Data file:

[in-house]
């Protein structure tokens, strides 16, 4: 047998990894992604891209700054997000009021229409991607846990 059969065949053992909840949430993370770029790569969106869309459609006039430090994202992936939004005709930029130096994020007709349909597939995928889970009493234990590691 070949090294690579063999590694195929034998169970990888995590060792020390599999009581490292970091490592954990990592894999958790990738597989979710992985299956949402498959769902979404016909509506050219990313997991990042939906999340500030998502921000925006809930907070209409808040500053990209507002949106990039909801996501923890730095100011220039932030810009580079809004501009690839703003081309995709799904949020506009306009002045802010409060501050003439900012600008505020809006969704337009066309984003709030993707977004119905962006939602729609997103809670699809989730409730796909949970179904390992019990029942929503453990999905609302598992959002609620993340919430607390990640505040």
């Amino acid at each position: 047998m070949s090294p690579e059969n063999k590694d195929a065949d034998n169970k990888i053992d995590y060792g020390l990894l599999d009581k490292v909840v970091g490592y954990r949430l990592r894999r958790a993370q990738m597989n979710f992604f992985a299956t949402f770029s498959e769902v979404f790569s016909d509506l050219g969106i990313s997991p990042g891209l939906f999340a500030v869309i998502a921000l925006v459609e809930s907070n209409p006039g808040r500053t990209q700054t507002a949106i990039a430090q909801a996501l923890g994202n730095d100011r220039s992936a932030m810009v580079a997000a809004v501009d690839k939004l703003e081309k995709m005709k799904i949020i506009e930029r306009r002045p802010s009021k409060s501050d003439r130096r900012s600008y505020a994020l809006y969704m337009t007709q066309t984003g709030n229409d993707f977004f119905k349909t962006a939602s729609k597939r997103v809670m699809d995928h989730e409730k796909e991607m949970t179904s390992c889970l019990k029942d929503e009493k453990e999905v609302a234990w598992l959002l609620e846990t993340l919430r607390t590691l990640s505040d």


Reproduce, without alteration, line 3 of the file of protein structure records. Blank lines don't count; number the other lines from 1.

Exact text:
């Amino acid at each position: 047998m070949s090294p690579e059969n063999k590694d195929a065949d034998n169970k990888i053992d995590y060792g020390l990894l599999d009581k490292v909840v970091g490592y954990r949430l990592r894999r958790a993370q990738m597989n979710f992604f992985a299956t949402f770029s498959e769902v979404f790569s016909d509506l050219g969106i990313s997991p990042g891209l939906f999340a500030v869309i998502a921000l925006v459609e809930s907070n209409p006039g808040r500053t990209q700054t507002a949106i990039a430090q909801a996501l923890g994202n730095d100011r220039s992936a932030m810009v580079a997000a809004v501009d690839k939004l703003e081309k995709m005709k799904i949020i506009e930029r306009r002045p802010s009021k409060s501050d003439r130096r900012s600008y505020a994020l809006y969704m337009t007709q066309t984003g709030n229409d993707f977004f119905k349909t962006a939602s729609k597939r997103v809670m699809d995928h989730e409730k796909e991607m949970t179904s390992c889970l019990k029942d929503e009493k453990e999905v609302a234990w598992l959002l609620e846990t993340l919430r607390t590691l990640s505040d």